Naturalization Act of 1790 (An act established by the first Congress of the United States regarding immigration and citizenship; valid until 1952):"
"Be it enacted by the Senate and House of Representatives of the United States of America of Congress assembled, that any alien being a FREE WHITE PERSON, who shall have resided within the limits and under the jurisdiction of the United States for the term of two years, may be admitted to become a citizen thereof, on application to any common law court of record, in any one of these states wherein he shall have resided for the term of one year at least, and making proof to the satisfaction of such court, that he is a person of good character, and taking the oath or affirmation prescribed by law, to support the Constitution of the United States, which oath or affirmation such court shall administer; and the clerk of such court shall record application and the proceedings thereon; and thereupon such person shall be considered as a citizen of the United States. And the children of such persons so naturalized, dwelling within the United States, being under the age of twenty-one years at the time of such naturalization, shall also be considered as citizens of the United States. And the children of citizens of the Unites States that may be born beyond sea or out of the limits of the United States, shall be considered as natural born citizens."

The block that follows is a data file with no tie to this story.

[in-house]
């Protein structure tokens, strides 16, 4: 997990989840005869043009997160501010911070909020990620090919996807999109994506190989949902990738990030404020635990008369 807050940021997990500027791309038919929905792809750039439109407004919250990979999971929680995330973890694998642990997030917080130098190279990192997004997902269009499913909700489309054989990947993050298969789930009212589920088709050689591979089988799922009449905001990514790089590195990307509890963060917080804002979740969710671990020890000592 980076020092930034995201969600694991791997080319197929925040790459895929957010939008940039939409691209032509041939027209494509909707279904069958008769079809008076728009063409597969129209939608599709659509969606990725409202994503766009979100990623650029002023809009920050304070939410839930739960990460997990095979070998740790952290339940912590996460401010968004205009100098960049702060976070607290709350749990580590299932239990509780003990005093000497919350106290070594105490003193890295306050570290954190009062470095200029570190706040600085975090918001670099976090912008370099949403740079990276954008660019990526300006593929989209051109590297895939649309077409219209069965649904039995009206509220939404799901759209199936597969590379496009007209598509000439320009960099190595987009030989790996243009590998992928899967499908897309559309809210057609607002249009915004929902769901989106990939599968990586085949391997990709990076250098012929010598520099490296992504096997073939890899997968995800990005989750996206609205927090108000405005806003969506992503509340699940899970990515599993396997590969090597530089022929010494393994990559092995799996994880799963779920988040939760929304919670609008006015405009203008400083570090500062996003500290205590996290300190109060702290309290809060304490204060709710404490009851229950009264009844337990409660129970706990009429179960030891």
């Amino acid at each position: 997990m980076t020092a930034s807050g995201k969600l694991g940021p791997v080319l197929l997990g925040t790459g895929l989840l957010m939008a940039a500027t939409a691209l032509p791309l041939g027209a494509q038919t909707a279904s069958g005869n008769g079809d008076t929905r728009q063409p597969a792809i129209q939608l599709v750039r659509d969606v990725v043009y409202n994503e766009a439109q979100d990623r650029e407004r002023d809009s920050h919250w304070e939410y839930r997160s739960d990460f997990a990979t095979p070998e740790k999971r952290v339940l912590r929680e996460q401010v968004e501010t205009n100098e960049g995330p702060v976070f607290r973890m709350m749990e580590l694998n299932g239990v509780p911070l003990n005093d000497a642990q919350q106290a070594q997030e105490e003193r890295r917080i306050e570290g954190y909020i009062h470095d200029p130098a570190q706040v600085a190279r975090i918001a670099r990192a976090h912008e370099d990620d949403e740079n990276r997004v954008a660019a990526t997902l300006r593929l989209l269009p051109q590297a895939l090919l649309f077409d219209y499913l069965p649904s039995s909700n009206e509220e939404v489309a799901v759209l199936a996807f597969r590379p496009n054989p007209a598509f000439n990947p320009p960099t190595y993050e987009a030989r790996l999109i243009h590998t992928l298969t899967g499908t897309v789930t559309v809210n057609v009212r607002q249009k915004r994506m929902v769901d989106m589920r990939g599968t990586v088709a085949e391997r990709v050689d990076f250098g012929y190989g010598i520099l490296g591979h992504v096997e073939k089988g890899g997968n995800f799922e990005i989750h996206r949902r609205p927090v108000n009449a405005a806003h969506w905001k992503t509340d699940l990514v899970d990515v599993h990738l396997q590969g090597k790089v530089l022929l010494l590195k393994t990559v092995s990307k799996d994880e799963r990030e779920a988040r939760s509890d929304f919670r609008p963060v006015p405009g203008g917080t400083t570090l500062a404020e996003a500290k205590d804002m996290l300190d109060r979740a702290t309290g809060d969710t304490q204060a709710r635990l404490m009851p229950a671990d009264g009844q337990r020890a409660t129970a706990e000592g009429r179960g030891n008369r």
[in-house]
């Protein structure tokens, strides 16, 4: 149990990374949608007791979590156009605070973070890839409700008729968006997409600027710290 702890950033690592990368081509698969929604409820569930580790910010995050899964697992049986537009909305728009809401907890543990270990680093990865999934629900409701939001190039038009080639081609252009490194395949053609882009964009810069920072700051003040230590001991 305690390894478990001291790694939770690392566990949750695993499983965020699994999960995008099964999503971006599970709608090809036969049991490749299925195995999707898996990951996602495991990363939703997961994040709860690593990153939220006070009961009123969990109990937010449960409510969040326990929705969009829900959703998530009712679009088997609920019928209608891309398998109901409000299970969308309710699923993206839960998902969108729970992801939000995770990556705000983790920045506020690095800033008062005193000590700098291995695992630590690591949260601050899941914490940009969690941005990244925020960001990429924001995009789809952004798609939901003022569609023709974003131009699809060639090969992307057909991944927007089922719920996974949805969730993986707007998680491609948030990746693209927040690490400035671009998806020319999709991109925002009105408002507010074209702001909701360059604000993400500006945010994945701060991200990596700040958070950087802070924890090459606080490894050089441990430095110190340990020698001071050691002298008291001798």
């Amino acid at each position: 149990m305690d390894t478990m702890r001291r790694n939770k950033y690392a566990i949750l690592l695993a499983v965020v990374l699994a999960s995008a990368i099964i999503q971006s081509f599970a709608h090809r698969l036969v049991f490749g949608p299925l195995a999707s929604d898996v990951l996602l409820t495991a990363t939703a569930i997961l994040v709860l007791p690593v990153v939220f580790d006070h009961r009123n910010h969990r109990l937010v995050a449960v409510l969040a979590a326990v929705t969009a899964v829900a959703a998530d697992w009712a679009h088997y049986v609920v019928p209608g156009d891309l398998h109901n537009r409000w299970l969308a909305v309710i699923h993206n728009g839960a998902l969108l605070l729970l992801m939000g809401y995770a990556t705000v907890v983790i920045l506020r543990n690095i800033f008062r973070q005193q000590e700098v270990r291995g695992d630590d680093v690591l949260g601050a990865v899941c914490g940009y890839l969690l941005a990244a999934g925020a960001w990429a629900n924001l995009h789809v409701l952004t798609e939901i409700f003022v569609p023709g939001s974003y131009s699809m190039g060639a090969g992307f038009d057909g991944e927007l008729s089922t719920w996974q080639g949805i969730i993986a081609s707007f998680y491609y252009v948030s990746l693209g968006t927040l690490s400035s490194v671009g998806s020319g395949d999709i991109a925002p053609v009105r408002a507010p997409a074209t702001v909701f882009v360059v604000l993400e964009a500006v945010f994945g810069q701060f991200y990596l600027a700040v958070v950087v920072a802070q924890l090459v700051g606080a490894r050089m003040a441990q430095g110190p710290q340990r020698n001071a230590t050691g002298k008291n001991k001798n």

TRANSLATION: Only people who were considered "white" could migrate and become U.S. citizens from 1790-1952.
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